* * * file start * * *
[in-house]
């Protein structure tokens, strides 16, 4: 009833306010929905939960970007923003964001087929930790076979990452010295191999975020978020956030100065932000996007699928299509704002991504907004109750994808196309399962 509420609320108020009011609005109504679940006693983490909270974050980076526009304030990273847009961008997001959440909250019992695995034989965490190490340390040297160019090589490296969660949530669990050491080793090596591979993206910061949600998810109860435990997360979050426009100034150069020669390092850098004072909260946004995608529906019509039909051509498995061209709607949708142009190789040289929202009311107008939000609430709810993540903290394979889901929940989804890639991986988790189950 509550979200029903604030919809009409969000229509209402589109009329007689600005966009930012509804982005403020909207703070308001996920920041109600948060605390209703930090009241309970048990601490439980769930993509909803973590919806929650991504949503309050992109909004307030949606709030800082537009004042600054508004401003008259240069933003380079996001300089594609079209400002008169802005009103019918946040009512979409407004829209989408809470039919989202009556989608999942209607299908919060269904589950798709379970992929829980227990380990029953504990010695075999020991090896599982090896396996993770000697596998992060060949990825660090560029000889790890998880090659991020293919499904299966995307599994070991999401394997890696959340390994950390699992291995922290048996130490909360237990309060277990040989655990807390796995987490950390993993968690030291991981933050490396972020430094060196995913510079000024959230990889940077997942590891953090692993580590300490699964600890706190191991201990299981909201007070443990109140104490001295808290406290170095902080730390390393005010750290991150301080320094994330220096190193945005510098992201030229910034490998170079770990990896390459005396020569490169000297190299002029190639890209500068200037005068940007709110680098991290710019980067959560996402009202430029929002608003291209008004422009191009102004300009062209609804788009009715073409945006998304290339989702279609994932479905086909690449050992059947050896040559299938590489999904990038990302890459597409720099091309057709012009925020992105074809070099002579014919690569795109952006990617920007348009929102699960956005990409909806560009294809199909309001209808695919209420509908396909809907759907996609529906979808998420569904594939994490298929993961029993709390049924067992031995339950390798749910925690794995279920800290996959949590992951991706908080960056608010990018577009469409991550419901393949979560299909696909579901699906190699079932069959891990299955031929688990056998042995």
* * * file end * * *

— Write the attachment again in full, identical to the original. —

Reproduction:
[in-house]
């Protein structure tokens, strides 16, 4: 009833306010929905939960970007923003964001087929930790076979990452010295191999975020978020956030100065932000996007699928299509704002991504907004109750994808196309399962 509420609320108020009011609005109504679940006693983490909270974050980076526009304030990273847009961008997001959440909250019992695995034989965490190490340390040297160019090589490296969660949530669990050491080793090596591979993206910061949600998810109860435990997360979050426009100034150069020669390092850098004072909260946004995608529906019509039909051509498995061209709607949708142009190789040289929202009311107008939000609430709810993540903290394979889901929940989804890639991986988790189950 509550979200029903604030919809009409969000229509209402589109009329007689600005966009930012509804982005403020909207703070308001996920920041109600948060605390209703930090009241309970048990601490439980769930993509909803973590919806929650991504949503309050992109909004307030949606709030800082537009004042600054508004401003008259240069933003380079996001300089594609079209400002008169802005009103019918946040009512979409407004829209989408809470039919989202009556989608999942209607299908919060269904589950798709379970992929829980227990380990029953504990010695075999020991090896599982090896396996993770000697596998992060060949990825660090560029000889790890998880090659991020293919499904299966995307599994070991999401394997890696959340390994950390699992291995922290048996130490909360237990309060277990040989655990807390796995987490950390993993968690030291991981933050490396972020430094060196995913510079000024959230990889940077997942590891953090692993580590300490699964600890706190191991201990299981909201007070443990109140104490001295808290406290170095902080730390390393005010750290991150301080320094994330220096190193945005510098992201030229910034490998170079770990990896390459005396020569490169000297190299002029190639890209500068200037005068940007709110680098991290710019980067959560996402009202430029929002608003291209008004422009191009102004300009062209609804788009009715073409945006998304290339989702279609994932479905086909690449050992059947050896040559299938590489999904990038990302890459597409720099091309057709012009925020992105074809070099002579014919690569795109952006990617920007348009929102699960956005990409909806560009294809199909309001209808695919209420509908396909809907759907996609529906979808998420569904594939994490298929993961029993709390049924067992031995339950390798749910925690794995279920800290996959949590992951991706908080960056608010990018577009469409991550419901393949979560299909696909579901699906190699079932069959891990299955031929688990056998042995």